JOHANNESBURG – Time is running out for non-provisional taxpayers to submit their tax returns.
This category of taxpayers, which includes the majority of employed individuals, has until Friday (November 21) to file their tax returns electronically.
Provisional taxpayers (those individuals who have additional sources of income like investments, rental income or royalties) who submit returns via eFiling have until January 30 next year to submit.
The deadline for taxpayers who submit their returns manually lapsed on September 26.
According to data supplied by the South African Revenue Service (Sars), more than 3.8 million individual tax returns were received by Tuesday morning. The vast majority of these were completed via eFiling or electronically at a Sars branch.
Just 3 929 physical paper returns have been submitted to date.
Roughly 80% of refunds were paid within 72 hours.
Marika Muller, deputy spokesperson for Sars, says at this stage the revenue authority is not quantifying refunds paid.
Individuals who earned less than R250 000 during the tax year from one employer, who do not have a car allowance, who do not earn any other income like interest or rental income and who do not wish to claim deductions for medical expenses, travel or retirement annuities do not have to submit a tax return.
Taxpayers who make use of a tax practitioner should ensure that the practitioner is registered with one of the 11 recognised controlling bodies in addition to being registered with Sars.
At the start of filing season on July 1, Sars highlighted that it improved its ability to verify taxpayer information through third party data (for example banks, medical aids or pension funds).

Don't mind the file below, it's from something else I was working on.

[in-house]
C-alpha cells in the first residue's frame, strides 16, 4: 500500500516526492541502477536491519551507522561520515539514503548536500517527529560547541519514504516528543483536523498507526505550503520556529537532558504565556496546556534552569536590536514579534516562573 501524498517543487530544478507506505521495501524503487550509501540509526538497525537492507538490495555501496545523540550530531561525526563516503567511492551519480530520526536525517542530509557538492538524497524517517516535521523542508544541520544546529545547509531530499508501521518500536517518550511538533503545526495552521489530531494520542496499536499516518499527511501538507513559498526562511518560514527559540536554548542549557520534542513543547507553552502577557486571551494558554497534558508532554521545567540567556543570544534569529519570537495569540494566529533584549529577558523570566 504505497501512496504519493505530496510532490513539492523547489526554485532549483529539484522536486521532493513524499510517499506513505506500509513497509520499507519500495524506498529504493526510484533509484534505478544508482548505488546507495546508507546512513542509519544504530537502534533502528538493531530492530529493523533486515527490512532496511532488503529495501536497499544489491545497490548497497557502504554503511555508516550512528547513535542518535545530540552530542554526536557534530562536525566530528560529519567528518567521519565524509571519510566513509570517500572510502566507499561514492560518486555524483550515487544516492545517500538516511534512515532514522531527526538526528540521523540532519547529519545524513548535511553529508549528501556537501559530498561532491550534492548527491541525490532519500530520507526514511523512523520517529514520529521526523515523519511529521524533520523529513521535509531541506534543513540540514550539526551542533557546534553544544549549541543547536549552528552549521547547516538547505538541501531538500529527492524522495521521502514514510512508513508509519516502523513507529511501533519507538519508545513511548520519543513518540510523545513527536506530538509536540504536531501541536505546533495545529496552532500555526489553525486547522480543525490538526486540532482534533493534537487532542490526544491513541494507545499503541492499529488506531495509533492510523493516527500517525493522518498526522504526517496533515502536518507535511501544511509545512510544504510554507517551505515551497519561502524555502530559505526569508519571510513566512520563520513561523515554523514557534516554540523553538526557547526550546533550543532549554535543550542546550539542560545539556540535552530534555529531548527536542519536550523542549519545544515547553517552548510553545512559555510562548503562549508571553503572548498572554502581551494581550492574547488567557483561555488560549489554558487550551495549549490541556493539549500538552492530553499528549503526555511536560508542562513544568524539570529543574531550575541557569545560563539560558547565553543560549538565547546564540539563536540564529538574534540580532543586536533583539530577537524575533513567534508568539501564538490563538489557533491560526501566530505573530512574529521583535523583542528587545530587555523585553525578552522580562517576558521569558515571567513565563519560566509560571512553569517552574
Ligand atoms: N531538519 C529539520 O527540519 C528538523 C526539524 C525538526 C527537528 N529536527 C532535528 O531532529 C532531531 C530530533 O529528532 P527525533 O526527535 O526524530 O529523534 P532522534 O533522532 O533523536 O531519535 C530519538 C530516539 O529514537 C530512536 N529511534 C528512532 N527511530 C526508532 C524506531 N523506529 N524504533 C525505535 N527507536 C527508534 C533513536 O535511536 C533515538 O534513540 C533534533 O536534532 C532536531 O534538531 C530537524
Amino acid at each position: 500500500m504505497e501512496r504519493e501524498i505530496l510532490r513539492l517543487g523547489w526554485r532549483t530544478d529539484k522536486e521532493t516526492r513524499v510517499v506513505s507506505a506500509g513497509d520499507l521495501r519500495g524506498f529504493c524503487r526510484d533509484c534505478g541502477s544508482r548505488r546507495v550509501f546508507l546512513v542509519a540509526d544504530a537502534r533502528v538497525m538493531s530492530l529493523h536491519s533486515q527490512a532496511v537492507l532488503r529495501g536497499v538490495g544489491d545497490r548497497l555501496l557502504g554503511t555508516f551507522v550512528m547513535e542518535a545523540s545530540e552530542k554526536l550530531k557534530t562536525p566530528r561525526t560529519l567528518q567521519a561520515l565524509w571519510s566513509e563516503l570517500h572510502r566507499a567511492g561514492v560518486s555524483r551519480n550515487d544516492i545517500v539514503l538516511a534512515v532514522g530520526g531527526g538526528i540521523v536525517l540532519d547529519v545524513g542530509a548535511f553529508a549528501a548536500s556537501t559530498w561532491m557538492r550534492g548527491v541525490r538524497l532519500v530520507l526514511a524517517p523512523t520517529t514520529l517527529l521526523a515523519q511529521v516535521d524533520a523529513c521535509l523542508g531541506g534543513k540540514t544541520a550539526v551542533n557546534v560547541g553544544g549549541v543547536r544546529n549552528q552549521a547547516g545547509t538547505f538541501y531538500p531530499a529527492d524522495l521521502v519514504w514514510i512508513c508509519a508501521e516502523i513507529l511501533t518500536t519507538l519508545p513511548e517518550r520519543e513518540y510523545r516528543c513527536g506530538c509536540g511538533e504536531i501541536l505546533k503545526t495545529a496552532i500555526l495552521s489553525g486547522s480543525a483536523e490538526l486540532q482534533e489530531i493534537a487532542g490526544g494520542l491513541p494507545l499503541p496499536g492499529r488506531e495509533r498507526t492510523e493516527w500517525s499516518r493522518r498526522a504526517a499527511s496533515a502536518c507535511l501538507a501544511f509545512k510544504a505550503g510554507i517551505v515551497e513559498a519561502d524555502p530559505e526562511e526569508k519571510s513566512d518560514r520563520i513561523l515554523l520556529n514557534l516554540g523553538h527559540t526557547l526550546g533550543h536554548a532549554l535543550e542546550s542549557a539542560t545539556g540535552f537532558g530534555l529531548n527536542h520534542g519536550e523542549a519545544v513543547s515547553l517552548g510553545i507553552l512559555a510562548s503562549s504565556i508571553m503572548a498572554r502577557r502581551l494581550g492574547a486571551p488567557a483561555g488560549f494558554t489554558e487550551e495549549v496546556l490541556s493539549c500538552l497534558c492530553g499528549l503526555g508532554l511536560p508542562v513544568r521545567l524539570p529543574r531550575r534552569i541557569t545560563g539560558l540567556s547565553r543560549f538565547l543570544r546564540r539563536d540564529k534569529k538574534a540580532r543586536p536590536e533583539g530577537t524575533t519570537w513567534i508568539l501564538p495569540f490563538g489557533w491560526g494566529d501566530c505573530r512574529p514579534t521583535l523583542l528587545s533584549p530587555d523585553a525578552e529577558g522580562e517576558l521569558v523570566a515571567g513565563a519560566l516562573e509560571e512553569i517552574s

“We advise taxpayers that Sars will, in particular, focus on medical aid claims, retirement fund contributions, income protection policy contributions and taxpayers who submit revised returns for previous years,” it said at the time.
The current filing season is the last time a tax deduction for qualifying medical expenses will be available. From next year, this deduction will be replaced by a medical tax credit similar to the one already in force for medical aid contributions for taxpayers below the age of 65.
Sars will likely come under increasing pressure to upscale its tax collecting efforts amid concern about South Africa’s budget deficit. Economic growth is expected to slow to 1.4% this year, which suggests that tax revenue growth will be muted.
Speculation has been rife that tax increases could be introduced next year.
During his medium-term budget policy statement finance minister Nhlanhla Nene said that while government has relied mainly on containing expenditure growth thus far, revenue measures will also come into consideration in the period ahead.
Although Nene did not want to be drawn on speculation around tax hikes, he said if government wanted to avoid reducing expenditure in real terms about
R15 billion a year in additional revenue would have to be raised.
But revenue measures will be designed to limit any negative impact on growth and job creation as far as possible, he said.